To carry out this project, the Institut français has chosen to join forces with the Association of the Overseas Countries and Territories (OCTA) and the Agência de Promoção da Cultura Atlântica (APCA). Launched in June 2021 for a duration of 24 months, it is co-funded by the European Union. covers the 9 Outermost Regions of the European Union and the 13 Overseas Countries and Territories.

Archipel infographie EN
chap 3 DT UE

To be European is to be open to the countries that form this union, but that’s not where it ends. Europe is built beyond physical borders. New fields of cultural action are gradually opening up around partnerships based on solidarity and intercultural dialogue. They invite us to reconsider the way we inhabit the world. Pluralist and ever-shifting, the European identity is modelled on interactions and overlaps, but also on the forging of new relationships that are more open to the world around it. The Institut français encourages young people and their dynamism through social and solidarity-focused entrepreneurship, supports the cultural and creative industries and helps European culture to shine out in all its diversity around the world through a medium that speaks to us all: cinema.

AWA, the ACP-EU Culture programme

No future without culture!

A flourishing sector in Africa, the cultural and creative industries shape the power and diversity of the territories. The ACP-EU Culture – AWA programme was created to support professionals in 16 countries in West Africa. Co-constructed by the Institut français and the Centre Culturel Kôrè in Mali to best meet the needs and expectations of local stakeholders, it is aimed at French, English and Portuguese-speaking operators and entrepreneurs from across the regions, in fields as varied as the visual arts, music, cinema, theatre and books. From creation to production to dissemination, beneficiary professionals enjoying stimulating support, in line with West African values, to bring their ideas and their projects to life.

The Institut français has joined forces with the Centre Culturel Kôrè (CCK) in Segou, Mali to develop the ACP-EU Culture programme: Supporting the Cultural and Creative Sectors in Western Africa – AWA. Launched in December 2020 for a duration of 40 months, this programme is implemented with the financial contribution of the European Union and the support of the OACPS Secretariat – Organisation of African, Caribbean and Pacific States.

Sahel Connect project supported by the ACP-EU programme
Presentation of the festival and project by Liman Kane aka Monza, artist, rapper and producer and president of Assalamalekoum, a festival dedicated to urban cultures, rap and hip-hop. In 2021, the project received a 3-year commitment for support and assistance from the ACP-EU Culture programme: Supporting the Cultural and Creative Sectors in Western Africa – AWA.


Youth in action

Over half of the 7.5 billion people on the planet are under the age of 30. This proportion rises to 60% in the countries of North Africa and the Middle East. Throughout the world, this generation aspires to a new model of society and a more inclusive, fairer and more sustainable governance. How can we give them the means to change things? This is the aim of Safir: to make these young people the focus of decisions. This ambitions programme supports 1,000 young people and their social, cultural or environmental initiatives in 9 countries in North Africa and the Middle East. It provides the resources they need to transform their ideas into actions and restore opportunities for dialogue with public authorities. By creating sustainable and responsible companies, they become actors of change in their societies, making them more inclusive and positive.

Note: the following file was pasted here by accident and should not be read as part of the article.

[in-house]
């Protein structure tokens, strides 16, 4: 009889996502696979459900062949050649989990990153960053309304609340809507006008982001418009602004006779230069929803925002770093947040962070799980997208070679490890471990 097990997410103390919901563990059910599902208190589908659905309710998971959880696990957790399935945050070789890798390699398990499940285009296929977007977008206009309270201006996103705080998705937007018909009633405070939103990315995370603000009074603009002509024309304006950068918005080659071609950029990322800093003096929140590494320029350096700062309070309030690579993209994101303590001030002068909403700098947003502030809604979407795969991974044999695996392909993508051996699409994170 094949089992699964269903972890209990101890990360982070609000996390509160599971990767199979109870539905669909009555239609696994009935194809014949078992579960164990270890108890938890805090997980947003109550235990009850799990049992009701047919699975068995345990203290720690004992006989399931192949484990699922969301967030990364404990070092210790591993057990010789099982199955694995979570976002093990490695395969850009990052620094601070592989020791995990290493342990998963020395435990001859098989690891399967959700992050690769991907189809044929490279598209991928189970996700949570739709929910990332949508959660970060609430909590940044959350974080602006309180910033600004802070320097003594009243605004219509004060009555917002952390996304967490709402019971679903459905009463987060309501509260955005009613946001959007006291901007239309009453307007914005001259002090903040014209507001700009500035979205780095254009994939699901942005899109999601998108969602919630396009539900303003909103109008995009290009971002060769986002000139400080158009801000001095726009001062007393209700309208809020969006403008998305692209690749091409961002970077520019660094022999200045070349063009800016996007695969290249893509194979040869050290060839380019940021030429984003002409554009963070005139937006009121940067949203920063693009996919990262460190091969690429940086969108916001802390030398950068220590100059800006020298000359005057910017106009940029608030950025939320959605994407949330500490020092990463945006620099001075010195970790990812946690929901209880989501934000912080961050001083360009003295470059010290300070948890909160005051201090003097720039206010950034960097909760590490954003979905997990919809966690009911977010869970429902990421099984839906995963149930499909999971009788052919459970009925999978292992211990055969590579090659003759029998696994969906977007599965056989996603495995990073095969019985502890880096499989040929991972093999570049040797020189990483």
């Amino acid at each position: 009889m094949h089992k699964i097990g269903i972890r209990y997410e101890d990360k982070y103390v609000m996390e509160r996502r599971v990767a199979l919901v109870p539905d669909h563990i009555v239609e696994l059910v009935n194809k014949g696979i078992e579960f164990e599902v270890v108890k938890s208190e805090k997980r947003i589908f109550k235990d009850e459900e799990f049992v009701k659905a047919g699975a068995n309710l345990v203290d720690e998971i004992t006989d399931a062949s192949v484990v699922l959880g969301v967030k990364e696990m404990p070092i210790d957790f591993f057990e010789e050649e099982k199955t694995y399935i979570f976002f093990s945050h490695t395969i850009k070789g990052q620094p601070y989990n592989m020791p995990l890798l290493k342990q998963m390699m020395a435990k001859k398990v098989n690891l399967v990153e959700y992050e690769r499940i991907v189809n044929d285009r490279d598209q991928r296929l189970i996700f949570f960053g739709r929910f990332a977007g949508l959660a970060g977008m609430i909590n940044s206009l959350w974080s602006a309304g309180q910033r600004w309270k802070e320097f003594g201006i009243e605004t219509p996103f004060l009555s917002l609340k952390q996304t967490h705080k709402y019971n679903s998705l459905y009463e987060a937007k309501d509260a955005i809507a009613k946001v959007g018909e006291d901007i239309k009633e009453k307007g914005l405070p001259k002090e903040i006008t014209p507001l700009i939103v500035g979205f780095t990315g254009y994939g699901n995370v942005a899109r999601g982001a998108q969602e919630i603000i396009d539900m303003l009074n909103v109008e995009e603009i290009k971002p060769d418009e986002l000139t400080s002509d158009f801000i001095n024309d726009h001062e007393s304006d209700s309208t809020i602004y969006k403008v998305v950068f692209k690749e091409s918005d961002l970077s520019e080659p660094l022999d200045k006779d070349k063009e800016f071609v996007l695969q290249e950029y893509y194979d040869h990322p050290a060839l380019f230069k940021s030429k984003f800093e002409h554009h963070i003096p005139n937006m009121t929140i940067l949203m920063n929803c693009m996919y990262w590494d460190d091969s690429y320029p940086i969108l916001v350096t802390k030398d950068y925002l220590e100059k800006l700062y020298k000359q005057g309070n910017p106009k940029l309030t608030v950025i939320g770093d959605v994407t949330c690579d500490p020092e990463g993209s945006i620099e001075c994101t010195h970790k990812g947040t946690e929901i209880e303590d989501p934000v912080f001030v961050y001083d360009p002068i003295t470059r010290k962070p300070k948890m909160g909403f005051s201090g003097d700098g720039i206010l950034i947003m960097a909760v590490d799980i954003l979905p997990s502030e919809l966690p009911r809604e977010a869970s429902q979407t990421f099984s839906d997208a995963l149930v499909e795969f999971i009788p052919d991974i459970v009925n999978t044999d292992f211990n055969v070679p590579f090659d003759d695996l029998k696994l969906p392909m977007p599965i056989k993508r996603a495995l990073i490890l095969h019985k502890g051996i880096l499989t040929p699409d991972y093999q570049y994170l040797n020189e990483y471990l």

Co-funded by the European Union and launched in March 2020, the Institut français is coordinating the Safir project for a duration of 36 months. The implementation of which is based on a consortium made up of the Agence Universitaire de la Francophonie (Francophone University Association, AUF), the CFI, Tunisian and Lebanese incubators Lab’ess and Pitchworthy, and the Arab NGO Network for Development (ANND).

safir DT
Personne Citée
Carole Awad, Pitchworthy
For us sustainable development is far more than a theme or a United Nations goal: it is a necessity
Safir info EN

Learn more:


Cinema: a witness and vector of a multifaceted European culture

Each country on the European continent is marked by its own culture and way of telling stories, each one helping to build Europe’s complex, prolific and fascinating world of cinema. Film festivals are undoubtedly one of the most effective tools for introducing other people to Europe, its values, diversity and stories. The European Film Festival project was launched in 2018 to promote European cinema beyond the borders of the EU. Through a catalogue of over 35 films, subtitled in 7 languages, and a programme of 10 short films on the themes promoted by the EU (environment, women’s rights, children’s rights, LGBTQI+), European Film Festival represents a high-profile scheme to support the European Union’s delegations in organising European film festivals around the world.

European Film Festival supports the European Union’s delegations in organising film festivals around the world. Co-funded by the European Union, European Film Festival is implemented by a consortium of partners led by the Goethe-Institut, in collaboration with the Institut français and Cineuropa. Since it was launched in 2018, this initiative has run 130 events across 82 countries.